Italy’s recent political drama played out against a larger backdrop of political change across Europe.
By Mark Leonard
“They are trying to stop us with the usual blackmail of rising spreads, falling stock markets, and European threats,” wrote Matteo Salvini, leader of Italy’s League party, on his Facebook page. “This time,” Salvini insisted, “change is coming.”
Now he has formed a new government with the leader of the populist Five Star Movement, Luigi Di Maio. And, as Salvini’s statement suggests, the coalition between M5S and the League could represent a new Euroskeptic movement capable of exacting revenge on financial markets, the European Union, and German fiscal hawks.
In fact, Salvini has already declared “round two” in the larger battle between Italian populism and the European establishment. Round one ended in November 2011, when German Chancellor Angela Merkel and then-French President Nicolas Sarkozy leveraged financial-market concerns to force former Italian Prime Minister Silvio Berlusconi out of office. And since then, populist Euroskepticism has been on the rise, particularly in Italy, owing to its frontline position in the migrant and refugee crisis.
Italy’s recent political drama played out against a larger backdrop of political change across Europe. Markets were spooked last month by the emergence of a draft M5S/League document suggesting that Europe should return to the period before the 1992 Maastricht Treaty and the introduction of the euro.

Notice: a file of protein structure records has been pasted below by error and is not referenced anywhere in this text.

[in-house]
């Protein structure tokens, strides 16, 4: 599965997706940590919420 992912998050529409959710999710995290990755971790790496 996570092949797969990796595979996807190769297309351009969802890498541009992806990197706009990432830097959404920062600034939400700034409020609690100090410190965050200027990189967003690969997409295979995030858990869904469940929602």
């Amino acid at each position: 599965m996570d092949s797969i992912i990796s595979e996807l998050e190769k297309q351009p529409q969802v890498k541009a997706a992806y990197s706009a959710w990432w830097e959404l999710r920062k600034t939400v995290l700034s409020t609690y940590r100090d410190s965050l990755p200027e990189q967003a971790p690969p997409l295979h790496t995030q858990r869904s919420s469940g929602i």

But such reports should be taken with a grain of salt. Both M5S and the League have been ambivalent about how far they want to push the anti-euro agenda, and both responded to the leak of the document by promising that a discussion of the euro was not on the table.
Then, in late May, President Sergio Mattarella caused an uproar by blocking the appointment of the Euroskeptic economist Paolo Savona as the country’s new minister of economy and finance, suggesting that the single currency may yet be a central issue in the future.
An Italian government combining two very different strands of populism will pose a serious threat to the European project, because it could form the core of a new federation of populists and Euroskeptics that have hitherto operated separately. No longer would Euroskeptics be fragmented into different tribes of anti-immigrant politicians on the right and anti-austerity politicians on the left.
To be sure, M5S and the League are awkward bedfellows, which is why they initially failed to form a government after winning a combined majority on March 4. But if they succeed in governing, their political program could serve as a template for populists throughout the EU.
Consider, for example, the League’s international agenda, which advocates a crusade against immigration and a return to more traditional values. Those are the same ideas that animate Hungary’s increasingly authoritarian prime minister, Viktor Orbán, who has now forged a close relationship with Salvini.